The macroeconomic stabilisation programme introduced in 1991, which focused on tight fiscal and monetary policies, has contributed to a controlled reduction in the rate of inflation. The annual inflation rate has decreased from a high of 80.2% in 1991 to 7.9% in 1998. inflation for FY1998/99 was 6.2% compared to 7.2% in the corresponding period in CUU1997/98. The Government remains committed to lowering inflation, with a long-term objective of bringing it in line with that of its major trading partners.

After a period of steady growth from 1985 to 1995, real GDP decreased by 1.8% and 2.4% in 1996 and 1997, respectively. The decrease in GDP in 1996 and 1997 was largely due to significant problems in the financial sector and, in 1997, a severe island-wide drought (the worst in 70 years) that drastically reduced agricultural production. In 1997, nominal GDP was approximately J$220,556.2 million (US$6,198.9 million based on the average annual exchange rate of the period).

Fishing boats and bauxite cargo ships share the waterways near Alligator Pond, JamaicaThe economy in 1997 was marked by low levels of import growth, high levels of private capital inflows and relative stability in the foreign exchange market.

Recent economic performance shows the Jamaican economy is recovering. Agricultural production, an important engine of growth increased 15.3% in third quarter of 1998 compared to the corresponding period in 1997, signaling the first positive growth rate in the sector since January 1997. Bauxite and alumina production increased 5.5% from January to December, 1998 compared to the corresponding period in 1997. January's bauxite production recorded a 7.1% increase relative to January 1998 and continued expansion of alumina production through 2009 is planned by Alcoa. Tourism, which is the largest foreign exchange earner, showed improvement as well. In the third quarter of 1998, growth in tourist arrivals accelerated with an overall increase of 8.5% in tourism earnings in 1998 when compared to the corresponding period in 1997.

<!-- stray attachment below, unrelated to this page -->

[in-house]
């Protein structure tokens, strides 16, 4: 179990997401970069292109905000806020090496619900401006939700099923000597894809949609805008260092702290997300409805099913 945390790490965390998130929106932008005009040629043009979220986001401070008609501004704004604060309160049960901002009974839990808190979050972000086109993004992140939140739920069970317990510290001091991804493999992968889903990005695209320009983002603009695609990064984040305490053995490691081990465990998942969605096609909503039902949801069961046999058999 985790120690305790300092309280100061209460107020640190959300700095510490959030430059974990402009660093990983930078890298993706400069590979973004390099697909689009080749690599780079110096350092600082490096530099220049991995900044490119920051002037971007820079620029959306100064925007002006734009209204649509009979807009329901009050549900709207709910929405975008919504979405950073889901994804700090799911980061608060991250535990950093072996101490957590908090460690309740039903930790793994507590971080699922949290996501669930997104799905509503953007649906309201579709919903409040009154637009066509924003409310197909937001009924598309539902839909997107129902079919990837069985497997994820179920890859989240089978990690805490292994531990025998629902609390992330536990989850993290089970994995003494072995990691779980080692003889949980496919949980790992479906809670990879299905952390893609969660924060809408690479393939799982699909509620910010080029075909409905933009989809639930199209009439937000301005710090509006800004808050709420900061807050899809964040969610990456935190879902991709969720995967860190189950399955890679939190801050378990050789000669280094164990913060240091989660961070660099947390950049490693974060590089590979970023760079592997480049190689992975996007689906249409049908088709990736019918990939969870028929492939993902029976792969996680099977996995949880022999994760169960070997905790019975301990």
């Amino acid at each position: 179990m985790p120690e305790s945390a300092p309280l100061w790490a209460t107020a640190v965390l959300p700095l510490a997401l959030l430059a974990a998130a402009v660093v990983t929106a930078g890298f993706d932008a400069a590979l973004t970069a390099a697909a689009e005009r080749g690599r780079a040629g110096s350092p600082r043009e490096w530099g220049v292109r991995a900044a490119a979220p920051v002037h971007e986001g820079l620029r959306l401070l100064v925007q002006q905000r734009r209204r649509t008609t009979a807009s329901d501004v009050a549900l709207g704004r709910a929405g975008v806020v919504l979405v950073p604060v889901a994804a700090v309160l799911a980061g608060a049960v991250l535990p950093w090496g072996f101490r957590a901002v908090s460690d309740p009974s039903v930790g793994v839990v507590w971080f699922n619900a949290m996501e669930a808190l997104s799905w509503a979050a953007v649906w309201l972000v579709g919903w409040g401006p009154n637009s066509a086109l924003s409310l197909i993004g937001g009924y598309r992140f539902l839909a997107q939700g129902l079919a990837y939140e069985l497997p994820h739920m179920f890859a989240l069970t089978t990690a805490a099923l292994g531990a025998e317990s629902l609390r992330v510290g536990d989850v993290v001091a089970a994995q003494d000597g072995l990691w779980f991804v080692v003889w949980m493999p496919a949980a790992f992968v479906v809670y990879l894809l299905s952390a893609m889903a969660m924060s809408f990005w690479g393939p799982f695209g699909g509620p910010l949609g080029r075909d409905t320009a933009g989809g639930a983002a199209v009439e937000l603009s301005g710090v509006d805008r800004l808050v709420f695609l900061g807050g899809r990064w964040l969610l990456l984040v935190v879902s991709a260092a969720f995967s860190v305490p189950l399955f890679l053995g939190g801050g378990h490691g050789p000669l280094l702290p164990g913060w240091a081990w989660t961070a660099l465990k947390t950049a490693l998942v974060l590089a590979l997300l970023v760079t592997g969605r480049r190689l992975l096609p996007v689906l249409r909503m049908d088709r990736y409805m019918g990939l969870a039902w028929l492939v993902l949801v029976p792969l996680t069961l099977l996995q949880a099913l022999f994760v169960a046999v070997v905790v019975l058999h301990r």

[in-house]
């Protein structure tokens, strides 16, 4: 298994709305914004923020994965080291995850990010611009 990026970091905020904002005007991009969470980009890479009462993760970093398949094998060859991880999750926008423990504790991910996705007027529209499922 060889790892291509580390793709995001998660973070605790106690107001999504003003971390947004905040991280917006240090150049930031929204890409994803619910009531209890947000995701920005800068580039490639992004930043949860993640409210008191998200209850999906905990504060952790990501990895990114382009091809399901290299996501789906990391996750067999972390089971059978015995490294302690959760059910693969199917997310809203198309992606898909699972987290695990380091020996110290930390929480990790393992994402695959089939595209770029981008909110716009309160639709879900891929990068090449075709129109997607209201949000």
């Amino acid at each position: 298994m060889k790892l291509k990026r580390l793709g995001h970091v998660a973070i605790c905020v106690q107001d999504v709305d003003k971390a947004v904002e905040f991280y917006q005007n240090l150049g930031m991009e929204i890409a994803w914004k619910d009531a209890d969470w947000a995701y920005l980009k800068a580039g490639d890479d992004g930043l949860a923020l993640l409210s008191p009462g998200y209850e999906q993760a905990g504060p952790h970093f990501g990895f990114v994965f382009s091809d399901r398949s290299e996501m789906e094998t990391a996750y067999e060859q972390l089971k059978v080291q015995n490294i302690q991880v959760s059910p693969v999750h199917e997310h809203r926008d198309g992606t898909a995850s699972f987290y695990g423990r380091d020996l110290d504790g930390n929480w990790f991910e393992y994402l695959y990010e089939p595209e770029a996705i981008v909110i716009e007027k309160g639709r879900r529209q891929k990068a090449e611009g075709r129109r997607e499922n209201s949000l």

Jamaica has a wide variety of industrial and commercial activities. The aviation industry is able to perform most routine aircraft maintenance, except for heavy structural repairs. There is a considerable amount of technical support for transport and agricultural aviation. Jamaica has a considerable amount of industrial engineering, light manufacturing, including metal fabrication, metal roofing, and furniture manufacturing. Food and beverage processing, glassware manufacturing, computer software and data processing, printing and publishing, insurance underwriting, music and recording, and advanced education activities can be found in the larger urban areas. The Jamaican construction industry is entirely self-sufficient, with professional technical standards and guidance.

Since the first quarter of 2006, the economy of Jamaica has undergone a period of staunch growth. With inflation for the 2006 calendar year down to 6.0% and unemployment down to 8.9%, the nominal GDP grew by an unprecedented 2.9%[3]. An investment programme in island transportation and utility infrastructure and gains in the tourism, mining, and service sectors all contributed this figure. All projections for 2007 show an even higher potential for economic growth with all estimates over 3.0% and hampered only by urban crime and public policies.